Everyone, at some point in their life, ponders what it would be like to explore the vast world of outer space. For many of us, it’s just not a possibility. For others, it’s a chance to explore a new world on the behalf of mankind in hopes of launching our species to other worldly destinations and possibilities for human growth. Having said that, our next topic for WWYLK (What Would You Like to Know?) has been voted to be the International Space Station (ISS).
A large reason behind ISS is to, “enable long-term exploration of space and provide benefits to people on Earth.” This includes research on the physical and mental affects during lengthened trips in space. Some side effects to prolonged exposure to space conditions include loss of bone density, as well as, redistribution of bodily fluids and increased exposure to radiation coming from energy particles and sources outside the solar system. The ISS will also help to answer questions in regards to growing food and livestock in outer space, things necessary to an eventual trip to mars.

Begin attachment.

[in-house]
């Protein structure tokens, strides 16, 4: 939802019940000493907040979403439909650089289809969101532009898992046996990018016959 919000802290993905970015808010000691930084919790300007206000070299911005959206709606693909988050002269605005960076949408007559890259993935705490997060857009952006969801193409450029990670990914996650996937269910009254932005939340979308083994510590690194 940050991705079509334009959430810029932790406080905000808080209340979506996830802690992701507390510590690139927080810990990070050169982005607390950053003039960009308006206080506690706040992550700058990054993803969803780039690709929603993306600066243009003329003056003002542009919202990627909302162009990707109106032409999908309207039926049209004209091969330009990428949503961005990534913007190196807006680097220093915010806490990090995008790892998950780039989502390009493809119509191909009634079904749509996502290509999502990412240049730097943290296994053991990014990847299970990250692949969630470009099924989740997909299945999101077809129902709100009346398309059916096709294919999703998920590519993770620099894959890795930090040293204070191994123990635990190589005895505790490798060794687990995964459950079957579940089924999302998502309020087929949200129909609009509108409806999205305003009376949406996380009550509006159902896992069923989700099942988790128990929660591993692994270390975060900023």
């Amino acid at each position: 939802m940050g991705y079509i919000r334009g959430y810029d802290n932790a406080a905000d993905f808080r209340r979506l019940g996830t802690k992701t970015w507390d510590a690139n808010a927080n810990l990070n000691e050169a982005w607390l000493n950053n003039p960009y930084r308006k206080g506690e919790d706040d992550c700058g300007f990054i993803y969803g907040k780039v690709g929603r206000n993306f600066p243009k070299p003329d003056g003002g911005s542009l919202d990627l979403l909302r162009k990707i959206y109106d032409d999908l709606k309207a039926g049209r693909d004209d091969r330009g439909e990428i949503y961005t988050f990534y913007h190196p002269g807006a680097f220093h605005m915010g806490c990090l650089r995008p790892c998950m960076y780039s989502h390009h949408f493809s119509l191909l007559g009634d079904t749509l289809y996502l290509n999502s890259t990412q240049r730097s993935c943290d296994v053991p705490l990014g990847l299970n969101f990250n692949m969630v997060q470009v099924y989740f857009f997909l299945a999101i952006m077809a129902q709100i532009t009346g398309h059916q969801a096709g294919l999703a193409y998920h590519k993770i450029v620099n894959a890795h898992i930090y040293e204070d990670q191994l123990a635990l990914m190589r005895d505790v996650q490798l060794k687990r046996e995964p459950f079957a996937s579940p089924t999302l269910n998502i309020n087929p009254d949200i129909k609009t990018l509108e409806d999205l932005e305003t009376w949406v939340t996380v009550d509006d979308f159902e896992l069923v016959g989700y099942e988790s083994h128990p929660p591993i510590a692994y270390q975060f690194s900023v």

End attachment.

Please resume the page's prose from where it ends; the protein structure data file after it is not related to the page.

Boeing is the prime contractor of the ISS and spans the length of one football field. Boeing’s site tells us that, “Boeing built all of the major U.S. elements. In addition, Boeing oversees thousands of subcontractors around the globe and works with 16 international partners on the project.” Building began in 1998 and was built piece by piece over several years. It consists of five bedrooms, two bathrooms, a gym and a 360 degree bay window for viewing. The space station currently weighs 861,804 lbs and has been visited by more than 204 people to date.
The space station also plays a critical role in tracking and monitoring the effects of air pollution and climate change on earth. In the planning stages for years, construction of the International Space Station began with the launch of the U.S.-owned, Russian-built Zarya control module on November 20, 1998, from the Baikonur Cosmodrome in Kazakstan.  Special docking parts allow for the ISS to be visited by a wide variety of space shuttles. Completion on the ISS is expected towards the end of the decade. When complete, a six man crew will be able to live in a space the size of a five bedroom house.